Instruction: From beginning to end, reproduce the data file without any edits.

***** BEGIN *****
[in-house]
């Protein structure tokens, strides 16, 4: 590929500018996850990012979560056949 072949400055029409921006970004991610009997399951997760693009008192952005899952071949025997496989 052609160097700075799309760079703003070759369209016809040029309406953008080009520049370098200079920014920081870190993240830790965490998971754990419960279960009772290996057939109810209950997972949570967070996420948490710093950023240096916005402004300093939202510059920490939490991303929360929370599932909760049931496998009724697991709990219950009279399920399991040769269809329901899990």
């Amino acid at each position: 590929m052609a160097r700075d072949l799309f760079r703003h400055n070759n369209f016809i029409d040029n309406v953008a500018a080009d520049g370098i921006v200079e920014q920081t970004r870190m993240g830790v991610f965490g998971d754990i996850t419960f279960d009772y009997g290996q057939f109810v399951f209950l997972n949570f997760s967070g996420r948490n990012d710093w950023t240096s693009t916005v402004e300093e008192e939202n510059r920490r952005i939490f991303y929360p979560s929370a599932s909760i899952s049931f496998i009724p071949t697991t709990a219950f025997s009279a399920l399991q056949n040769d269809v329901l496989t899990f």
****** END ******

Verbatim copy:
[in-house]
């Protein structure tokens, strides 16, 4: 590929500018996850990012979560056949 072949400055029409921006970004991610009997399951997760693009008192952005899952071949025997496989 052609160097700075799309760079703003070759369209016809040029309406953008080009520049370098200079920014920081870190993240830790965490998971754990419960279960009772290996057939109810209950997972949570967070996420948490710093950023240096916005402004300093939202510059920490939490991303929360929370599932909760049931496998009724697991709990219950009279399920399991040769269809329901899990």
């Amino acid at each position: 590929m052609a160097r700075d072949l799309f760079r703003h400055n070759n369209f016809i029409d040029n309406v953008a500018a080009d520049g370098i921006v200079e920014q920081t970004r870190m993240g830790v991610f965490g998971d754990i996850t419960f279960d009772y009997g290996q057939f109810v399951f209950l997972n949570f997760s967070g996420r948490n990012d710093w950023t240096s693009t916005v402004e300093e008192e939202n510059r920490r952005i939490f991303y929360p979560s929370a599932s909760i899952s049931f496998i009724p071949t697991t709990a219950f025997s009279a399920l399991q056949n040769d269809v329901l496989t899990f």